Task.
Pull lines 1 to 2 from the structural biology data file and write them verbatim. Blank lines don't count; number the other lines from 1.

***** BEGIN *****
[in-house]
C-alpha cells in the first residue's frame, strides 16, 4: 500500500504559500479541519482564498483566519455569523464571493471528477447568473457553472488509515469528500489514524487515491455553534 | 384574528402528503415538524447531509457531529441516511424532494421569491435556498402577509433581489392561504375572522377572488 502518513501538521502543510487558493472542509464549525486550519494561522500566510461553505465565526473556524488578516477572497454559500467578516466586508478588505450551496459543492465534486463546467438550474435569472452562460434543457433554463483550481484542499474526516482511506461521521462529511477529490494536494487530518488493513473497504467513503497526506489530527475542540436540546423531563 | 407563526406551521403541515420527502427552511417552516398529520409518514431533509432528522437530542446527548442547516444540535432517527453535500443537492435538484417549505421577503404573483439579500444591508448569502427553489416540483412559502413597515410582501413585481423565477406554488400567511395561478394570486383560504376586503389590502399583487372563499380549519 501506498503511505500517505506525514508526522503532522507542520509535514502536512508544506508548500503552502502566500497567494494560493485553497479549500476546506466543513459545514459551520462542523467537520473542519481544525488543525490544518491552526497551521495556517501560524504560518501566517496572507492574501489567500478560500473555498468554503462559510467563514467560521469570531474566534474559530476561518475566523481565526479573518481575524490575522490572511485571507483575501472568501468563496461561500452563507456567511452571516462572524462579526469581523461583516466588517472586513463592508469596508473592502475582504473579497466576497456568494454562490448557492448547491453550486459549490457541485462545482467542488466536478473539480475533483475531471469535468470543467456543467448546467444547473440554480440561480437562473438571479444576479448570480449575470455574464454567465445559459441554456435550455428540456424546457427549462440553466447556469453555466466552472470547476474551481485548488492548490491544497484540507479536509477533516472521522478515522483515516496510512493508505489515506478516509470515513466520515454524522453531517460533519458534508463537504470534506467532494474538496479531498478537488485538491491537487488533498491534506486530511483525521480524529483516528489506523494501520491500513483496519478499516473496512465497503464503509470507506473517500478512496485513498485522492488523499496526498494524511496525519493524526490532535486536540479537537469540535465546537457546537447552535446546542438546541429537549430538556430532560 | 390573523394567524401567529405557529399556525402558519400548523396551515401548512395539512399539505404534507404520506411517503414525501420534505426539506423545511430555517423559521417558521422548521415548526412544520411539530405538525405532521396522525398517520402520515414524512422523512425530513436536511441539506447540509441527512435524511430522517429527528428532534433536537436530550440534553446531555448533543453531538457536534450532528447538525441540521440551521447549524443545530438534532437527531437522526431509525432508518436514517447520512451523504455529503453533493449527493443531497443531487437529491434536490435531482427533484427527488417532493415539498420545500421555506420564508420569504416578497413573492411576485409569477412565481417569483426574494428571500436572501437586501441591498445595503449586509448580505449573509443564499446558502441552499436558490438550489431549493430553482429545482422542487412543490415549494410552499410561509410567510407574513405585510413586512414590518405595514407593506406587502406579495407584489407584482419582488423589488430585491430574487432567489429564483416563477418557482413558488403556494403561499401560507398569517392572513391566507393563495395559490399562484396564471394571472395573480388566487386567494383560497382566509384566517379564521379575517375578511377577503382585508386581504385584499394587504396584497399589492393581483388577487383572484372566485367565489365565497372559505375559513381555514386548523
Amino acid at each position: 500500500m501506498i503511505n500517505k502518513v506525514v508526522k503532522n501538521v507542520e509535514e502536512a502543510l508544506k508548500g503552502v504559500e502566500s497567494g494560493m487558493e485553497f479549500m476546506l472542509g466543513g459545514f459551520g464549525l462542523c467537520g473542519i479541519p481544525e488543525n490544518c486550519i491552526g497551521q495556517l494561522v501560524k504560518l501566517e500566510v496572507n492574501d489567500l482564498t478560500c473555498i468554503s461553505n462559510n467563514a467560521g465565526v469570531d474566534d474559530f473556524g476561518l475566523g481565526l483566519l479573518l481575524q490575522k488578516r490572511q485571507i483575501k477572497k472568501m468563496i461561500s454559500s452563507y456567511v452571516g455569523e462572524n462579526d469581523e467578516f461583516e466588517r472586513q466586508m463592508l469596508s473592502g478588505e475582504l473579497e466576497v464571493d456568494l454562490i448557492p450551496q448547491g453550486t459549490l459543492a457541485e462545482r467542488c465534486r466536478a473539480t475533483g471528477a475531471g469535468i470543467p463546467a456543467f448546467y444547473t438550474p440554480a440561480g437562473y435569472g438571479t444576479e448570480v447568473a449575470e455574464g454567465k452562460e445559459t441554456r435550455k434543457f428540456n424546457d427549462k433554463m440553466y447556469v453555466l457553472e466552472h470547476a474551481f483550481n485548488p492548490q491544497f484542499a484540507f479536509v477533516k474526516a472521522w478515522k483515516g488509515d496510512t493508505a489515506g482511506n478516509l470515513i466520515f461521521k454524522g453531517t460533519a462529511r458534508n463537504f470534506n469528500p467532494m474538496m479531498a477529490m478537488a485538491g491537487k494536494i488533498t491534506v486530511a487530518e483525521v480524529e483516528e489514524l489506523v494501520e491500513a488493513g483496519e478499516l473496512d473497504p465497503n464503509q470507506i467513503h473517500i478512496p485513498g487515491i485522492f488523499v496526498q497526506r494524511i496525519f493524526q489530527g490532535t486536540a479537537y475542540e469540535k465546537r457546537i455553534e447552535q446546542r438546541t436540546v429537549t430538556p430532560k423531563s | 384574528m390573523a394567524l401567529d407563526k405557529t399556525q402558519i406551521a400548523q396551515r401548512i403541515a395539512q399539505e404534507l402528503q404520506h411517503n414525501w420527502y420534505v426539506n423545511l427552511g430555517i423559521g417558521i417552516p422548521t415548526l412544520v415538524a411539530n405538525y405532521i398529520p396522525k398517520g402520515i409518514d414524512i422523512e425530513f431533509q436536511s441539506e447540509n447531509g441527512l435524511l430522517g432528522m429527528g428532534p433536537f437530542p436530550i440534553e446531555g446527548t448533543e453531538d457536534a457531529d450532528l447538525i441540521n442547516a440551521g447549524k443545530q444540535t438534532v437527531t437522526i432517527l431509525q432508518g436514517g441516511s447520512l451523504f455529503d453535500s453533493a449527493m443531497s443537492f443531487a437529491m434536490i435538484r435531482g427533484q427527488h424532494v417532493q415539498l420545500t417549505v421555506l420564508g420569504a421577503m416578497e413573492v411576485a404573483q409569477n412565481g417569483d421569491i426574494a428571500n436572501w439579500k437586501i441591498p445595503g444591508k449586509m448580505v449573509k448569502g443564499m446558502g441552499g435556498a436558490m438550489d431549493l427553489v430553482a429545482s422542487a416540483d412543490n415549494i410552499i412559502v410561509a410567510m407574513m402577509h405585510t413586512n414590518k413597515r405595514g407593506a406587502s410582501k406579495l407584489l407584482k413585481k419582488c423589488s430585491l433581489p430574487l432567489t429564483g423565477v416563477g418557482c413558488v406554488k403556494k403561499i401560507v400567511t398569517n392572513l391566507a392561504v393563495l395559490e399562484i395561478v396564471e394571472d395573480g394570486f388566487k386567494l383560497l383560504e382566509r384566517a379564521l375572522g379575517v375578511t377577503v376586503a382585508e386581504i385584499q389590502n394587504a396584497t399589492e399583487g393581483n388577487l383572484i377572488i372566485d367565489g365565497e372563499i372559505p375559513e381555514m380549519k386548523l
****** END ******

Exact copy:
[in-house]
C-alpha cells in the first residue's frame, strides 16, 4: 500500500504559500479541519482564498483566519455569523464571493471528477447568473457553472488509515469528500489514524487515491455553534 | 384574528402528503415538524447531509457531529441516511424532494421569491435556498402577509433581489392561504375572522377572488 502518513501538521502543510487558493472542509464549525486550519494561522500566510461553505465565526473556524488578516477572497454559500467578516466586508478588505450551496459543492465534486463546467438550474435569472452562460434543457433554463483550481484542499474526516482511506461521521462529511477529490494536494487530518488493513473497504467513503497526506489530527475542540436540546423531563 | 407563526406551521403541515420527502427552511417552516398529520409518514431533509432528522437530542446527548442547516444540535432517527453535500443537492435538484417549505421577503404573483439579500444591508448569502427553489416540483412559502413597515410582501413585481423565477406554488400567511395561478394570486383560504376586503389590502399583487372563499380549519 501506498503511505500517505506525514508526522503532522507542520509535514502536512508544506508548500503552502502566500497567494494560493485553497479549500476546506466543513459545514459551520462542523467537520473542519481544525488543525490544518491552526497551521495556517501560524504560518501566517496572507492574501489567500478560500473555498468554503462559510467563514467560521469570531474566534474559530476561518475566523481565526479573518481575524490575522490572511485571507483575501472568501468563496461561500452563507456567511452571516462572524462579526469581523461583516466588517472586513463592508469596508473592502475582504473579497466576497456568494454562490448557492448547491453550486459549490457541485462545482467542488466536478473539480475533483475531471469535468470543467456543467448546467444547473440554480440561480437562473438571479444576479448570480449575470455574464454567465445559459441554456435550455428540456424546457427549462440553466447556469453555466466552472470547476474551481485548488492548490491544497484540507479536509477533516472521522478515522483515516496510512493508505489515506478516509470515513466520515454524522453531517460533519458534508463537504470534506467532494474538496479531498478537488485538491491537487488533498491534506486530511483525521480524529483516528489506523494501520491500513483496519478499516473496512465497503464503509470507506473517500478512496485513498485522492488523499496526498494524511496525519493524526490532535486536540479537537469540535465546537457546537447552535446546542438546541429537549430538556430532560 | 390573523394567524401567529405557529399556525402558519400548523396551515401548512395539512399539505404534507404520506411517503414525501420534505426539506423545511430555517423559521417558521422548521415548526412544520411539530405538525405532521396522525398517520402520515414524512422523512425530513436536511441539506447540509441527512435524511430522517429527528428532534433536537436530550440534553446531555448533543453531538457536534450532528447538525441540521440551521447549524443545530438534532437527531437522526431509525432508518436514517447520512451523504455529503453533493449527493443531497443531487437529491434536490435531482427533484427527488417532493415539498420545500421555506420564508420569504416578497413573492411576485409569477412565481417569483426574494428571500436572501437586501441591498445595503449586509448580505449573509443564499446558502441552499436558490438550489431549493430553482429545482422542487412543490415549494410552499410561509410567510407574513405585510413586512414590518405595514407593506406587502406579495407584489407584482419582488423589488430585491430574487432567489429564483416563477418557482413558488403556494403561499401560507398569517392572513391566507393563495395559490399562484396564471394571472395573480388566487386567494383560497382566509384566517379564521379575517375578511377577503382585508386581504385584499394587504396584497399589492393581483388577487383572484372566485367565489365565497372559505375559513381555514386548523